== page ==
Lost Person Behavior

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Canyonram
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City, State: Payson, AZ

Lost Person Behavior

Post by Canyonram » Dec 07 2010 8:39 pm

Here's some "Lost Person Behavior" demographics as collected by author Robert Koester. One of his categories is on the behavior of lost hikers (a total of 3,837 missing hikers included in the anaylysis). An abbreviated list of lost hiker behavior:

"Hikers are oriented to trails. Errors typically occur at decision points (trail junctions, obscure trails, game trails, social trails, head of drainages). Other common errors include heading the wrong direction down a trail. Errors at decision points account for 56% of lost cases. Errors can be active (standing at a trail junction and making the wrong decision after reading the map upside down) or passive (not noticing they left the trail). Hikers are guided by terrain to other linear features once they are lost. Many follow path of least resistance. Poor navigators fail to notice landmarks. Youths and some young adults will also cut switchbacks. This often results in missing the trail. It may result in the subject moving uphill, even up and over a ridge line. Among hikers, 32-48% will be found uphill in relation to the IPP ( initial planning point used to plan the search incident). A recent phenomenon is lost subjects moving uphill or leaving trails to move uphill in order to obtain cell phone coverage. Many attempt to reorient themselves by trail running or finding a high spot. Hikers in dry domains stay mobile twice as long as in temperate domains and typically travel farther.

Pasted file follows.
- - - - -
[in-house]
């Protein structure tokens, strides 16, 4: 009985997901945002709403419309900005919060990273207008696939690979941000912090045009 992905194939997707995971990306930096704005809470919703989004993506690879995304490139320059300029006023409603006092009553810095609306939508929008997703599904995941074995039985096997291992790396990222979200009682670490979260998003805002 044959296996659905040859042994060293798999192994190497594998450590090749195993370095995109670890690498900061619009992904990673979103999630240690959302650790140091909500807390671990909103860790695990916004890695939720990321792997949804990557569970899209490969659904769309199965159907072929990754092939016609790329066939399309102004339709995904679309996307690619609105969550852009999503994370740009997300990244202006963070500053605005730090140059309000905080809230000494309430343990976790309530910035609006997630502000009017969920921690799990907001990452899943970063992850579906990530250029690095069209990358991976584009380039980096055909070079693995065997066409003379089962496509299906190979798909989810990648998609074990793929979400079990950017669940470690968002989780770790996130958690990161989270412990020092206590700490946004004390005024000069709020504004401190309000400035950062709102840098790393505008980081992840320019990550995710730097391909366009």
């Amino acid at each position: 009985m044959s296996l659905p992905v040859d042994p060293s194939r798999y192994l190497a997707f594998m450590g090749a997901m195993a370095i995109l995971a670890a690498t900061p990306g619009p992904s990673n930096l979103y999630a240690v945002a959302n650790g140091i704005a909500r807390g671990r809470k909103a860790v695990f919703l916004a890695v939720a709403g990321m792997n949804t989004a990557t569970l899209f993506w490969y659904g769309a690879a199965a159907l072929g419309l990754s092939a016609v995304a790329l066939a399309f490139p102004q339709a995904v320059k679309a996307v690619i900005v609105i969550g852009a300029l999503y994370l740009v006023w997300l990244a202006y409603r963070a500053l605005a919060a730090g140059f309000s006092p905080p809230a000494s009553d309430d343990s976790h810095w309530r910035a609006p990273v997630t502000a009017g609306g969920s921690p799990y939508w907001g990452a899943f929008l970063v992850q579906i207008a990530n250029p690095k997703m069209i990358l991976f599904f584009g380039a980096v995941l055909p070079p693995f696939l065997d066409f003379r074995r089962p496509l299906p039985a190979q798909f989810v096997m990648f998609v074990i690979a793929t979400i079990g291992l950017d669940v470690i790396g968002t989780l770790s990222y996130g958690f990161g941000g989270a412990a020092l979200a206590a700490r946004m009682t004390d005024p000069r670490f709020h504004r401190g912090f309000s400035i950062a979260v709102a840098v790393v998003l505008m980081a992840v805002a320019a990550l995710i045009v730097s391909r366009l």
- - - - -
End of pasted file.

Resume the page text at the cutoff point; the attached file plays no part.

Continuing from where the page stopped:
Being overdue accounts for 16% of search incidents. Hikers are often delayed because of poor estimates of fitness/travel time, lack of light, and blisters, especially in carrying heavy packs or hiking for the first time. Many discard equipment when lost or in trouble. Many lack skills for remote areas."